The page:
Jamie Young
December 29, 2001, 12:11 AM
There wasn't enough kick. I want to try something in .308 next.

December 29, 2001, 01:29 PM
APeach & co., :barf: :barf: :barf: :barf: :barf: :barf: :barf:

Maybe you should try a more appropriate board for yourself.

Note to self: High road, high road, high road

December 29, 2001, 07:24 PM
Note to Edward: old thread, old thread, old thread...


Check the dates, dude! BTW, if you really want to, uh, be displeased (high road, high road, high road) do a search and read Ole Peachy's other posts. You'll find a 15 year old kid lecturing combat veterans.

SodaPop, whatever prompted you to resurrect this thing, anyway? But I sincerely hope you get to rock and roll with an M-60 (or other 7.62 squad automatic) someday.

Talk about a kick! :D:D:D

December 29, 2001, 09:14 PM
Yea, it blows my mind to hear people talk like that. I read the thread and you guys laid down real basic sense to him and its like, he's oblivious to the truth. I guess he didnt pay attention in elementary school...and the sad part is he sounds like he's adamently sincere that he believes that tripe.

I guess I should thank the lord for what brains I've got, it could've been alot worse.;)

December 29, 2001, 09:39 PM
Someone posted that one doesn't need full-auto to defend ones family. Well, yes, I suppose, if you're talking about burglers, though I wouldn't mind having a legal 14" barrel or "street-sweeper" style rotary shotgun.

But, the more important question is "will full auto help ensure that America does not sink into a totalitarian police state?" You betcha. We are already in a situation where people work from January through early May "for the government." This means that the average citizen give up more of his work product to the government than did serfs in the middle ages. California tells me I cannot sleep, smoke or drink wine in a public park, or walk my dog on certain beaches. I can be thrown in jail for insulting a "protected class" (i.e. women), and the government can, under existing executive orders, seize my property or displace me from my domicile without a court order.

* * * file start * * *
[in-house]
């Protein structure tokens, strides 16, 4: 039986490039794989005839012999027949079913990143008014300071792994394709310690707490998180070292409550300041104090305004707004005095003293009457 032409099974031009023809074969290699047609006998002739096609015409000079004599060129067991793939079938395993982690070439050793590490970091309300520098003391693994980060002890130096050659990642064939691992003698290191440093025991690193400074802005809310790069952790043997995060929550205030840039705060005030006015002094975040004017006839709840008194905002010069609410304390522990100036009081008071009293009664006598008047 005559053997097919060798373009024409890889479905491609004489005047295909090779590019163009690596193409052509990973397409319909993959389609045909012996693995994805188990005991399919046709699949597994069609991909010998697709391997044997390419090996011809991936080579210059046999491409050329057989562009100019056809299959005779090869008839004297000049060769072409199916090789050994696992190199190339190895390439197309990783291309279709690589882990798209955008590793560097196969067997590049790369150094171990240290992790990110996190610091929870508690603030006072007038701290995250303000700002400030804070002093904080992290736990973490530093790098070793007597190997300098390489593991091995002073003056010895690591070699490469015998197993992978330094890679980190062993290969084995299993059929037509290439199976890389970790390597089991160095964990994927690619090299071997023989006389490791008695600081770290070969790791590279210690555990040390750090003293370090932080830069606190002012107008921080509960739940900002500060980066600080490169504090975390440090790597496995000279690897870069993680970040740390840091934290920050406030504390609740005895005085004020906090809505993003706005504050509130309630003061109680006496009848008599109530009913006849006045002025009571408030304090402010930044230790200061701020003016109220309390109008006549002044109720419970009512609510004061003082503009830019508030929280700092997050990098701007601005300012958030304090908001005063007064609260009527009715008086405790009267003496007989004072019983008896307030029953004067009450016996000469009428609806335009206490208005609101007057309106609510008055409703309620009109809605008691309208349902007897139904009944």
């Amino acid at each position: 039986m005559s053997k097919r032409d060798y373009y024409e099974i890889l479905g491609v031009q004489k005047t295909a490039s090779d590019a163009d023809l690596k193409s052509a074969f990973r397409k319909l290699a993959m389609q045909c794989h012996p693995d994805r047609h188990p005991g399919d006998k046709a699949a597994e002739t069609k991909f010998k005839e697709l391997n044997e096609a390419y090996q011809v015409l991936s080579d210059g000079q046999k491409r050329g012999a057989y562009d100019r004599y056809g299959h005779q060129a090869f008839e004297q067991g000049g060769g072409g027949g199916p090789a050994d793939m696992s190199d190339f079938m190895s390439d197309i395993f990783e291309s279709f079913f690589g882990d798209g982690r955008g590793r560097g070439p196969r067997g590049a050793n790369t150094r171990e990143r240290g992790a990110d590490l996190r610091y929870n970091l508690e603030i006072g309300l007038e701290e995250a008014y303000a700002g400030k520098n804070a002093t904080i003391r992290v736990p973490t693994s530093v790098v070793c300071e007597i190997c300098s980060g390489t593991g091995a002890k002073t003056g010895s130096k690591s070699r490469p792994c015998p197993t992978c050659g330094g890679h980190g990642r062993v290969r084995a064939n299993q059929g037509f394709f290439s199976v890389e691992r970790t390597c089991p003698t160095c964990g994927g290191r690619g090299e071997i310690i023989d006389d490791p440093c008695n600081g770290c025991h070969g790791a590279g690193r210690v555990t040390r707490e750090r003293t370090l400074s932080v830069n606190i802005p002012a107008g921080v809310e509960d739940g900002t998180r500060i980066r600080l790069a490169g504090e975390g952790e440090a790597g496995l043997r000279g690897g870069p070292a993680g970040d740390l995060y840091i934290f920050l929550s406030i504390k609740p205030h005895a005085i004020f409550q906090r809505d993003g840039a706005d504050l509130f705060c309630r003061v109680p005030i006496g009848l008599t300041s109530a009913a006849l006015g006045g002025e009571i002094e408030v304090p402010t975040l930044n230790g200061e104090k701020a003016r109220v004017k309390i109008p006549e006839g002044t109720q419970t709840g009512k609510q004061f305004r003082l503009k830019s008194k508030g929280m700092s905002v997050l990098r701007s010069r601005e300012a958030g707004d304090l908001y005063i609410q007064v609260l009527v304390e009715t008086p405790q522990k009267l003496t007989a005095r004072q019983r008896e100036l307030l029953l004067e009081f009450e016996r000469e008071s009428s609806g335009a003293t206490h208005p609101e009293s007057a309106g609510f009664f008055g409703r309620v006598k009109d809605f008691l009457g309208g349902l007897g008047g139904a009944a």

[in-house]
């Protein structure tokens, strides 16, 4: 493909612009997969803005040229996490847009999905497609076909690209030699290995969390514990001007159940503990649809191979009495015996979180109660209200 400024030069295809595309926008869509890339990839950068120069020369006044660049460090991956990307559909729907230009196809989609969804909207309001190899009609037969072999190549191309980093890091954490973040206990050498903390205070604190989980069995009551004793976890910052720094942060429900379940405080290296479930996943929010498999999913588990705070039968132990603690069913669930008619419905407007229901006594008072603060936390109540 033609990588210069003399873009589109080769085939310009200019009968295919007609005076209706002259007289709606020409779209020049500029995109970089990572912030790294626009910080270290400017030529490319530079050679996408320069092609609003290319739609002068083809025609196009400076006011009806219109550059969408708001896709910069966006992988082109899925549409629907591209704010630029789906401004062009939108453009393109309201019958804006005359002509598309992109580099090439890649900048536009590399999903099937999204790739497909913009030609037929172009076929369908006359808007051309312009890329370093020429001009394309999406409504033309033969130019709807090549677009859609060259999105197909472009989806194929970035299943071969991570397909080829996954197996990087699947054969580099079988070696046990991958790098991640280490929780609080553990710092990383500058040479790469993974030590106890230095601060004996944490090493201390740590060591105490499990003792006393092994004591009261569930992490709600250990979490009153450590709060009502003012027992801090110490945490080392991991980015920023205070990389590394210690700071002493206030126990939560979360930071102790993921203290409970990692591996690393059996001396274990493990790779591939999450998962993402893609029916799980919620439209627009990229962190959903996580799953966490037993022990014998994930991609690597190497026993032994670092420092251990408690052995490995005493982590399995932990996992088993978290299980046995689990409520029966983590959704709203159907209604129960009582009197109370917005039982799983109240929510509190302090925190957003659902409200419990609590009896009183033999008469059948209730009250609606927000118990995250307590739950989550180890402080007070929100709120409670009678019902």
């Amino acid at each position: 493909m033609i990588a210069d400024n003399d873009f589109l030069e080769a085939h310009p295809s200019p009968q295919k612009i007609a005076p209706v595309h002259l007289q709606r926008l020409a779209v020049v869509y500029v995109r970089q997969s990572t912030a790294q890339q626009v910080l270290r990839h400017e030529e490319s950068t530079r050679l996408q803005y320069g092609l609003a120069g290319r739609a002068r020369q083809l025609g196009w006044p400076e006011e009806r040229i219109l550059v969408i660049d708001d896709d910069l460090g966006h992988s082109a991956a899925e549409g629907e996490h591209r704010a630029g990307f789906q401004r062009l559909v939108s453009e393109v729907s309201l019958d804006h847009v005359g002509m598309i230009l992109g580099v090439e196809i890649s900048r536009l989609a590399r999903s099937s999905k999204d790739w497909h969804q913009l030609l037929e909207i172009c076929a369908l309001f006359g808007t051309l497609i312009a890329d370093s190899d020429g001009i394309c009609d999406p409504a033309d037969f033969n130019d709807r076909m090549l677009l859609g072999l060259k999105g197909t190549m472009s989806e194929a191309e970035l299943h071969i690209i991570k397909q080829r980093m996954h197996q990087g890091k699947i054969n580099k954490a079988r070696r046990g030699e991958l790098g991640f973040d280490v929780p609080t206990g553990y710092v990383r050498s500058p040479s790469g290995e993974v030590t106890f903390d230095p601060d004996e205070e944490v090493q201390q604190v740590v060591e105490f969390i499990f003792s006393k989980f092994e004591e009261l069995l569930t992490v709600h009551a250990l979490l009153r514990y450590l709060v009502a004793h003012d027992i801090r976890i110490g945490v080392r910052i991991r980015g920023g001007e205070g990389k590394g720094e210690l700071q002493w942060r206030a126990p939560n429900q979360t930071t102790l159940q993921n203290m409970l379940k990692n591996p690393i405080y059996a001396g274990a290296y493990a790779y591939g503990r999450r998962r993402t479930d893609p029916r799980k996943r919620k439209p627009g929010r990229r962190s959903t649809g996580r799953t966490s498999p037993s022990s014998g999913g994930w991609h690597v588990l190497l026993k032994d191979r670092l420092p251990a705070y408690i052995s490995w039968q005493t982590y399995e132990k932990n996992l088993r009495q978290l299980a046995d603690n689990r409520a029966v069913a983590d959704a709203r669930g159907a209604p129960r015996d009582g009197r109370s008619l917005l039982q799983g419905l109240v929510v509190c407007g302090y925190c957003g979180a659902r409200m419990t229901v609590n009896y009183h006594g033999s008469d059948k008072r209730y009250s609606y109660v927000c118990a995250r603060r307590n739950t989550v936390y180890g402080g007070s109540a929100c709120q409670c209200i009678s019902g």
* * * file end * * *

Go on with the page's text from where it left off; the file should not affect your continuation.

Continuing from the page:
But for the good fortune that our leaders haven't entirely abused the powers they hold, we haven't become a totalitarian society...yet. But, historically speaking, we are becoming more and more like the Soviet Union under Stalin. If the Russian people had access to machine guns and bazookas, perhaps 10-15 million of them would not have been slaughtered by their own government.

Can't happen here? Are you really so sure?

The government maintains the edge in power through a standing army (something the founders feared), and now a vast centralized network controlling our financial resources. The people need all the tools available to resist tyranny.

December 30, 2001, 06:02 AM
Yo! You nailed it, Yo!

December 30, 2001, 11:46 AM
All except for the Streetsweeper. Stay away from them, they're junk!

December 31, 2001, 10:15 PM
I was wondering what your reasoning and/or purposes for full auto were.

On the government form I just put something to the effect that I thought the gun was collectable.

December 31, 2001, 10:44 PM
I recently had my first experience with Dad's M16... I must say, it was a blast. And the oft-repeated phrase 'full-auto is the most fun you can have with your pants on' rings true.

January 1, 2002, 04:00 AM
I just love when I hear or read people crawling out of the woodwork and think I have to justify my God given rights affirmed under the Bill of Rights. Obviously, there are those who are quite flippant about some of them. Maybe it would be a bit more clear if the BOR was renamed "Thine government shall not touch!" Not to say the language isn't clear enough to begin with.
Possibly, it might be a good lesson for those who sniff at our constitutional guarrantees to give them up and then have to fight for them-I'll bet the recruiters are really busy right now, but would like to speak to them anyway at some point. I served in countries the US government supported, and they were neither democracies nor were they republics, and those who could voted with their feet.